Students’ dosing app grabs national headlines

May 7, 2013

A screen grab from the Snap’n’Dose prototype app.

A screen grab from the Snap’n’Dose prototype app.

Niraj Mistry, Pooja Viswanathan and David Xue joined forces in ECE Professor Jonathan Rose’s mobile app class to solve the problem of under- or overdosing common children’s medications.

The resulting prototype app, dubbed Snap’n’Dose, has garnered national media attention.

“Niraj came to us with the problem and David and I sat down and said: ‘OK, how can we actually design this app and how can we get the data that we need,’” Viswanathan recalls in the story by national health reporter Sheryl Ubelacker.

Snap’n’Dose lets users take a picture with their phone of the drug identification number (DIN) present on every medicine box, enter their child’s age and weight, and get an easy-to-understand dosage for that particular medication. Parents can also save children’s detailed profiles, track symptoms and set a timer to remind them when it’s time for the next dose.

“Any parent who’s had to deal with a child falling sick, it can be so stressful,” says Viswanathan. “We wanted to design something to help with that.”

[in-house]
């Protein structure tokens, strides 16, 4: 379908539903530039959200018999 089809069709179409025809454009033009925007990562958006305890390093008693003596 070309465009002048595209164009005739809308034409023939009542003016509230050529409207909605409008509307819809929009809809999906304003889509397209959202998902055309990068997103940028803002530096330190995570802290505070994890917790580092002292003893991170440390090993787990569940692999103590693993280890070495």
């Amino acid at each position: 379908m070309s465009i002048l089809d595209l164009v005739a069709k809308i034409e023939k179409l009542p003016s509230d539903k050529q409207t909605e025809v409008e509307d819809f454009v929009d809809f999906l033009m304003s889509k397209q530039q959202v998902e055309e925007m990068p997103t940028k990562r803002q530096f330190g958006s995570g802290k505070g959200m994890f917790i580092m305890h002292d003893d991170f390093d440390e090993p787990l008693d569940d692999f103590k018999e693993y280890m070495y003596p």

The group’s work has been highlighted in The Globe and Mail, Metro, The Vancouver Sun, The Province, The Star Phoenix, The Ottawa Citizen, CTV News and overseas in Top News Emirates.

From the article:

“I think it’s a great app and it was a wonderful collaboration between a doctor and the computer scientists to do something new and right on point,” [Rose] says. “Pooja and Niraj and David are really keen to keep doing this. They’re really excited by all that’s possible in this.”

Mistry says that if parents and caregivers are more comfortable with giving their child the correct dose of an over-the-counter medication, it can be empowering for them but also improve child health overall.

“So this is definitely a way to help that,” he says. “It’s a really simple app solving a potentially serious problem.

“And it’s amazing the capability of phones. They’re not just phones anymore — they’re computers in your hand that can really change the way health care is delivered.”

More information:
Marit Mitchell
Senior Communications Officer
The Edward S. Rogers Sr. Department
of Electrical & Computer Engineering